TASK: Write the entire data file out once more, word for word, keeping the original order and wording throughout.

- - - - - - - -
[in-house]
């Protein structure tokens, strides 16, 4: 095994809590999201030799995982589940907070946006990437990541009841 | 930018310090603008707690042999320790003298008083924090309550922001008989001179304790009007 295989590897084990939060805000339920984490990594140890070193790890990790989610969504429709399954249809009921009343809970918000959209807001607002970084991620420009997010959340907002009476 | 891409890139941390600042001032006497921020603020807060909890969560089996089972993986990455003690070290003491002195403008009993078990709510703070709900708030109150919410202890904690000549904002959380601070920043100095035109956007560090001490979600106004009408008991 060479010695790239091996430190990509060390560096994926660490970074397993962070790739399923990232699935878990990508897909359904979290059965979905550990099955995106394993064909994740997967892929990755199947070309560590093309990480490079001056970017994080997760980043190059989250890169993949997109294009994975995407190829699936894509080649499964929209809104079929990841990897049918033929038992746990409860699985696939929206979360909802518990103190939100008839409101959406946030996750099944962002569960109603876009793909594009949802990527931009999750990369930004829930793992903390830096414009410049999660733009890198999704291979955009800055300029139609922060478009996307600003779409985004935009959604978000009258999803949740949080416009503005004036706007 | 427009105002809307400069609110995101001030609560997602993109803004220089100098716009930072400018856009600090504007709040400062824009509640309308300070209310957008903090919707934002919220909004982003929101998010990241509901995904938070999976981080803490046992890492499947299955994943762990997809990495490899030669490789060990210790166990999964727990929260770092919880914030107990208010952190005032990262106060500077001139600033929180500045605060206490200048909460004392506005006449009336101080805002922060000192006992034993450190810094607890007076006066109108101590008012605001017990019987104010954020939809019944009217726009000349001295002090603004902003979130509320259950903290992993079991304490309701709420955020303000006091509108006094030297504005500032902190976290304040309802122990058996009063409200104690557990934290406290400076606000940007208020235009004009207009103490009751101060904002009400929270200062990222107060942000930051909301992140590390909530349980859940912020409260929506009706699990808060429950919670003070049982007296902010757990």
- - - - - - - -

[in-house]
């Protein structure tokens, strides 16, 4: 095994809590999201030799995982589940907070946006990437990541009841 | 930018310090603008707690042999320790003298008083924090309550922001008989001179304790009007 295989590897084990939060805000339920984490990594140890070193790890990790989610969504429709399954249809009921009343809970918000959209807001607002970084991620420009997010959340907002009476 | 891409890139941390600042001032006497921020603020807060909890969560089996089972993986990455003690070290003491002195403008009993078990709510703070709900708030109150919410202890904690000549904002959380601070920043100095035109956007560090001490979600106004009408008991 060479010695790239091996430190990509060390560096994926660490970074397993962070790739399923990232699935878990990508897909359904979290059965979905550990099955995106394993064909994740997967892929990755199947070309560590093309990480490079001056970017994080997760980043190059989250890169993949997109294009994975995407190829699936894509080649499964929209809104079929990841990897049918033929038992746990409860699985696939929206979360909802518990103190939100008839409101959406946030996750099944962002569960109603876009793909594009949802990527931009999750990369930004829930793992903390830096414009410049999660733009890198999704291979955009800055300029139609922060478009996307600003779409985004935009959604978000009258999803949740949080416009503005004036706007 | 427009105002809307400069609110995101001030609560997602993109803004220089100098716009930072400018856009600090504007709040400062824009509640309308300070209310957008903090919707934002919220909004982003929101998010990241509901995904938070999976981080803490046992890492499947299955994943762990997809990495490899030669490789060990210790166990999964727990929260770092919880914030107990208010952190005032990262106060500077001139600033929180500045605060206490200048909460004392506005006449009336101080805002922060000192006992034993450190810094607890007076006066109108101590008012605001017990019987104010954020939809019944009217726009000349001295002090603004902003979130509320259950903290992993079991304490309701709420955020303000006091509108006094030297504005500032902190976290304040309802122990058996009063409200104690557990934290406290400076606000940007208020235009004009207009103490009751101060904002009400929270200062990222107060942000930051909301992140590390909530349980859940912020409260929506009706699990808060429950919670003070049982007296902010757990």